· Pray for them and their ministry. Rejoice in their victories and encourage them in their “bumps” in ministry. I know I appreciate it when a friend that really “gets” what I am doing shows his/her support. Sometimes this is a thankless job and to know that others have an idea what we are going through really helps.

· Be Real. At the end of the day, we have all had a tenth grader we have invested in for months or years decide to just check out and try their hand at the world, throwing to the wind everything you feel they have learned in your ministry. It is a tough job. So be transparent in your dealings with others and they will feel more comfortable networking with you.

· Be sensitive for God’s timing. I can’t tell you how many times I have met a fellow youth pastor and it has been just what we both needed at the time. God has a way of bringing the right people together to swap ideas and encourage one another to further His kingdom. So keep your eyes open for “resources” that He puts in our paths.

· Don’t be discouraged if you don’t “click” right away. Sometimes the closest friends in ministry may start rocky. My best friend in ministry, Scott Quimby, told me that he didn’t like me very much when we first met.  I am not sure why, maybe it was because he is an only child, but our differences have helped our friendship strengthen over time.  Sometimes youth pastors are  hesitant to engage with other ministries. Maybe you or the other have been “burned” by some 6 month flame-out and they are licking their wounds.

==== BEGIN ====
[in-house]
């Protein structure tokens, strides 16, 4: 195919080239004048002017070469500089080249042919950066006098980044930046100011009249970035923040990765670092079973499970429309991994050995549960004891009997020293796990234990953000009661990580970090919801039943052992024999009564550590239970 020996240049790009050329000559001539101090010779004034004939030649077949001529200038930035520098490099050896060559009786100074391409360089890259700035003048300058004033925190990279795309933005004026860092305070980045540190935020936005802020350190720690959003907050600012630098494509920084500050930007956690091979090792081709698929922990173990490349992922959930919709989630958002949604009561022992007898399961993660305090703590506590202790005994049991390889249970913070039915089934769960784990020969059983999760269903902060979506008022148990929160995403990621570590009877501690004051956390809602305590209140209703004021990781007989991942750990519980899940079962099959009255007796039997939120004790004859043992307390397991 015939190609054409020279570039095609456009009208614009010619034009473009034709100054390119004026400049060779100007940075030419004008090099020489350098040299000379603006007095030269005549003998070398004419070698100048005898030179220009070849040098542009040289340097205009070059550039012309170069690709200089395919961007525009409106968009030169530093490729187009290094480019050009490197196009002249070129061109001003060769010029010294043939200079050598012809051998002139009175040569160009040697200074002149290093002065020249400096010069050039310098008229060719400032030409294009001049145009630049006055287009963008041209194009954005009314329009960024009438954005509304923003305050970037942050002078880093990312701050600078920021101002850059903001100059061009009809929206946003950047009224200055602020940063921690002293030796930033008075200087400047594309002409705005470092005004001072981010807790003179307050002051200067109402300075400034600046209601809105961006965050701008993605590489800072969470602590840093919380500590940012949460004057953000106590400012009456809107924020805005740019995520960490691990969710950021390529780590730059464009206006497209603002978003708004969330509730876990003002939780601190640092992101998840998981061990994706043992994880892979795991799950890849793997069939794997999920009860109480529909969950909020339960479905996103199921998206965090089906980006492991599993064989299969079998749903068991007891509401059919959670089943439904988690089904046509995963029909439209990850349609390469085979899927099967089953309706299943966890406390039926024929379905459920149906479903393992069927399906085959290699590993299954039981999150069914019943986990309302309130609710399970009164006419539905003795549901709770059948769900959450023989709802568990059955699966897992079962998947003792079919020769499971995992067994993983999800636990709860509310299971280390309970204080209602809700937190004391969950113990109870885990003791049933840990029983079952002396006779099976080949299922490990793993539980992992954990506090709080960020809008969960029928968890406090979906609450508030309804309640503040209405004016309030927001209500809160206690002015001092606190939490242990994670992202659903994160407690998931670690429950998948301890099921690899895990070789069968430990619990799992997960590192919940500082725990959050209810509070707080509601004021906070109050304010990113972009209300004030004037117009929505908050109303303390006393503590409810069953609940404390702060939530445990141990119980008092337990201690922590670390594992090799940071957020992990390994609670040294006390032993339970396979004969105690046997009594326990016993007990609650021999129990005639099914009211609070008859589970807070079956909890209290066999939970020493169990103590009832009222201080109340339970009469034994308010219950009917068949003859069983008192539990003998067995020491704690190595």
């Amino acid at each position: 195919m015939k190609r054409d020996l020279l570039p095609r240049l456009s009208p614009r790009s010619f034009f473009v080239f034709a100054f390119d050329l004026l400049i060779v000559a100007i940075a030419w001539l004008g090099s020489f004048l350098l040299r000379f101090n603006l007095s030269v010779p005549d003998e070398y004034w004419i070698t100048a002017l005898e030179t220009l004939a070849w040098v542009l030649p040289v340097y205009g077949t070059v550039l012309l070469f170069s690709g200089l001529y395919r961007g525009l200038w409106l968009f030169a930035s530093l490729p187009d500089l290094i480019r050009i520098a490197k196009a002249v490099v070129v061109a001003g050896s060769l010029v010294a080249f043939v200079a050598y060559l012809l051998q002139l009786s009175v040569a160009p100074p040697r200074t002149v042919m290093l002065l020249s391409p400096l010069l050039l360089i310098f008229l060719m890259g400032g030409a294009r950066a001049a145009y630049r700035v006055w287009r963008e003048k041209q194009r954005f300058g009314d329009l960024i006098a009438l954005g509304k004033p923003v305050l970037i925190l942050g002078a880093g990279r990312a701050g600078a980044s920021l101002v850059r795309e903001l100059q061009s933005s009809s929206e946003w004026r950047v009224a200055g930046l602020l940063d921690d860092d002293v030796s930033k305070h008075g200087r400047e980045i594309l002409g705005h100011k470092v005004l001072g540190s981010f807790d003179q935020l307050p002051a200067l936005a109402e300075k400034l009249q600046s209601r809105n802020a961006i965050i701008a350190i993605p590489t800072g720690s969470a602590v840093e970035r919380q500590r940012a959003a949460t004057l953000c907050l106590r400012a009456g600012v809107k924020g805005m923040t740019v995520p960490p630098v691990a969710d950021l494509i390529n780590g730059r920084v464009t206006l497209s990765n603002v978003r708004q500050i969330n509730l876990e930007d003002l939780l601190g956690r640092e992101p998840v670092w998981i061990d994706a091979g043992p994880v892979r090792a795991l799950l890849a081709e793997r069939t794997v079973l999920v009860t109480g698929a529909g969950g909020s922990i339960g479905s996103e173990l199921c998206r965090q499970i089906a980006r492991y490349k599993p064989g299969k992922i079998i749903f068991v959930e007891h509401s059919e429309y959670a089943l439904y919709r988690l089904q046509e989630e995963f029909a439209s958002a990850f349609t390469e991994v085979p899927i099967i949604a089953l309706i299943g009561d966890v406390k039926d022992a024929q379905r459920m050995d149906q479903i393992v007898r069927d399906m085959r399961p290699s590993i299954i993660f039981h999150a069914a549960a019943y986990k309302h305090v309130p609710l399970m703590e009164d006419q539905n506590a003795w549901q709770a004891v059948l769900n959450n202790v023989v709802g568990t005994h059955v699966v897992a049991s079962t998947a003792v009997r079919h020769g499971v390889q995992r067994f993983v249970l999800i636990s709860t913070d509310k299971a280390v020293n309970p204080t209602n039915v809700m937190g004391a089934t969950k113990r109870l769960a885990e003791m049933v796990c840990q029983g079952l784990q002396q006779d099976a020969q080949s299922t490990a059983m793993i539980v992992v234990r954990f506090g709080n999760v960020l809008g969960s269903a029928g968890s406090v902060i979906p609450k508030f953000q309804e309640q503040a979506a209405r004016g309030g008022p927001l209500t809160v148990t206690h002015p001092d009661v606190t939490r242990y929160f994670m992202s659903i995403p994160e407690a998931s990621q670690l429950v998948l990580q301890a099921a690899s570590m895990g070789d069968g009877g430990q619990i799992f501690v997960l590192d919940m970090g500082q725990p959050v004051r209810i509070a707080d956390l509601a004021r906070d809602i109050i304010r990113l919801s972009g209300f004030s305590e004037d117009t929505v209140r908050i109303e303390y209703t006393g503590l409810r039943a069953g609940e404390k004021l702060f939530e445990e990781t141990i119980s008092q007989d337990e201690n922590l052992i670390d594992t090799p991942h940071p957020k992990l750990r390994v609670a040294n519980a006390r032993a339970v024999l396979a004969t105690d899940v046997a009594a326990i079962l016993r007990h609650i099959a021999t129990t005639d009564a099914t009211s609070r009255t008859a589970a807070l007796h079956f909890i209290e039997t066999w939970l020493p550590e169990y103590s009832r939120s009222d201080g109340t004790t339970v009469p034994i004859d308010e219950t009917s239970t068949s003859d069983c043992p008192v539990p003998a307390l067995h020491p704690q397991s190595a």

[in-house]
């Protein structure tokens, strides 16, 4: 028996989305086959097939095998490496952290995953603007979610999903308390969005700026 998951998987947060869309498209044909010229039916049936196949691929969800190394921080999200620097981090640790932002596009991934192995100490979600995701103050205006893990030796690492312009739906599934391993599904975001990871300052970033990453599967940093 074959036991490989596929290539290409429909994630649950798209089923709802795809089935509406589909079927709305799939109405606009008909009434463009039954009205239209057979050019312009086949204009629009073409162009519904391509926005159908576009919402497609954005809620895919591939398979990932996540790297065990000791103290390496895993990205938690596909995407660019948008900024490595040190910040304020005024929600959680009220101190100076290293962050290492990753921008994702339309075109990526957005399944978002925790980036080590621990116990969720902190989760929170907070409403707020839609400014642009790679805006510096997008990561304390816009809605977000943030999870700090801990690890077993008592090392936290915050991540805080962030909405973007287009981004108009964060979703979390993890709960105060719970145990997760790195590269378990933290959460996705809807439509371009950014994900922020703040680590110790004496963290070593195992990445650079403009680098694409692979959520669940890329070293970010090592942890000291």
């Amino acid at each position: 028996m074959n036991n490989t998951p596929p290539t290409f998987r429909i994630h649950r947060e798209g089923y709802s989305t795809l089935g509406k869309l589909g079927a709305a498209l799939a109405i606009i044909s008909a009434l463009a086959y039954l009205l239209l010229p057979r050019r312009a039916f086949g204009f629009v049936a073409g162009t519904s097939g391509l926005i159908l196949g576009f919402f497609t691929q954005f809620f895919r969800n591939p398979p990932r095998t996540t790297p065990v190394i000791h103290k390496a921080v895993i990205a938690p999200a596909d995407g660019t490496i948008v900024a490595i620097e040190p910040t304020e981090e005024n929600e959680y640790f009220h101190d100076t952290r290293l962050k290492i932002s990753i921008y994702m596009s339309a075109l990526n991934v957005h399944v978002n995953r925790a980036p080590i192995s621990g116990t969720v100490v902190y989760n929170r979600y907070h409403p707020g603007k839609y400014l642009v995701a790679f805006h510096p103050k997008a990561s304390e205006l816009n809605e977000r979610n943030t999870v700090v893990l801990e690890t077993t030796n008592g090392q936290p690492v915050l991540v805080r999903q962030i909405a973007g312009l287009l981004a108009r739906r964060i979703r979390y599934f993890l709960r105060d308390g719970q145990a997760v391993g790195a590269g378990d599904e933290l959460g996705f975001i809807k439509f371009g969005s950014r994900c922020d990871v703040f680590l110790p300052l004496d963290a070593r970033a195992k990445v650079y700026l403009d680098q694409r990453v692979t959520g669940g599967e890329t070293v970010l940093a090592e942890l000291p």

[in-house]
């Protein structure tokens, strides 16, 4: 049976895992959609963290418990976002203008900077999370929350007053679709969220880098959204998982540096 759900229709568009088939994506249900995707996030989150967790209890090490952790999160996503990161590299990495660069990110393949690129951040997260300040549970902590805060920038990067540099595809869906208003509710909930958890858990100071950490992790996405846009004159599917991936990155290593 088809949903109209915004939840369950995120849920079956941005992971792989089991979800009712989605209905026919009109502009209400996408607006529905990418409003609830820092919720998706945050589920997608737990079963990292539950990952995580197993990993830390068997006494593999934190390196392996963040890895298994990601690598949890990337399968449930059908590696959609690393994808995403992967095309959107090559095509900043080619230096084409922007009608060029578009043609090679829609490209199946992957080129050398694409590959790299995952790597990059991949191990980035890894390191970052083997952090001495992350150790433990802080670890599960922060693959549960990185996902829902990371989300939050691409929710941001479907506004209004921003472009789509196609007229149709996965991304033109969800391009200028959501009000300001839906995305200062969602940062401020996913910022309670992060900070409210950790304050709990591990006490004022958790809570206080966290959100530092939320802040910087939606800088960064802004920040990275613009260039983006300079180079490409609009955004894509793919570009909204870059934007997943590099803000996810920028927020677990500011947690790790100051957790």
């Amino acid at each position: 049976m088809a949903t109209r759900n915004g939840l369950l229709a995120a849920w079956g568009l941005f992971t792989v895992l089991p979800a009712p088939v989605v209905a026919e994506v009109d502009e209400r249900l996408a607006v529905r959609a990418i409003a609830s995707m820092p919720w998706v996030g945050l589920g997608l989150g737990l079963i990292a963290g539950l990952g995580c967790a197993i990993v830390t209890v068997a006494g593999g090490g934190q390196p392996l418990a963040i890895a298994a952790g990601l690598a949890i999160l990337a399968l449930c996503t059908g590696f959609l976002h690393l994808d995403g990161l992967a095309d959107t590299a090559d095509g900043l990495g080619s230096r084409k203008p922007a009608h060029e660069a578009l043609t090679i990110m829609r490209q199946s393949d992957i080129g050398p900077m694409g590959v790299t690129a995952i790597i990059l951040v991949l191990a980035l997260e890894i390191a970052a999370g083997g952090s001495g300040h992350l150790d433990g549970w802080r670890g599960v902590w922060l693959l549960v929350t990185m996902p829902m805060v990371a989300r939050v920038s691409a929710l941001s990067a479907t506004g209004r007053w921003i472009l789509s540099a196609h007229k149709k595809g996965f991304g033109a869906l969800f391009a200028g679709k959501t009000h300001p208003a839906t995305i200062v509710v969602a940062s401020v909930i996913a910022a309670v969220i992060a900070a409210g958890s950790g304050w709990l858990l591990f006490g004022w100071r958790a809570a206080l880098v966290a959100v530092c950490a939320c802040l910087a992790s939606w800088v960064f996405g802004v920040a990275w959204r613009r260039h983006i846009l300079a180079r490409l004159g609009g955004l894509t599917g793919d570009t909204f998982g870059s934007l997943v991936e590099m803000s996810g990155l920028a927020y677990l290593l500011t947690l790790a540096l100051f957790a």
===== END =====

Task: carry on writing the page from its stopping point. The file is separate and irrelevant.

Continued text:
· Pick up the phone. Call around and see who is working with students in your area. Have lunch and share passions for students. Don’t worry if they are in a different denomination. The majority of us have the common ground of Jesus Christ. So start there first. Find out why they do what they do and then see the first recommendation above. Don’t wait for others to call you. Make that first step out in faith and see what God has planned.

· Use these connections to share your concerns and/or “vent.” We often have to be careful sometimes in ministry by being perceived as “complaining” by members of our own churches. I get advice and bounce ideas about situations with my colleagues without getting into a gossip session. It helps a ton and I am a better youth pastor because of it.

· Share resources. I have many friends that are in churches that may not have the budget that I have. We have all been there, trying to stretch a budget. So give freely when you are blessed. Loan books, share props, large ticket items, and resources. Don’t be afraid to ask either. Take interest in their ministries and I have found they will take interest in yours. Recently, I have had several conversations with guys/gals that have struggled with tragedies in their ministries. This is a great time to share resources, experiences, and wisdom that battle scars from years of ministry leave us with. It is a blessing in the end, it doesn’t seem like it when you are going through a church split, firing, or the wisdom we gain from laboring through the loss of a student’s life in your community and ministry. We all have “I will never do that again” moments and if that wisdom helps someone else from making the same mistake, then that is a win-win situation.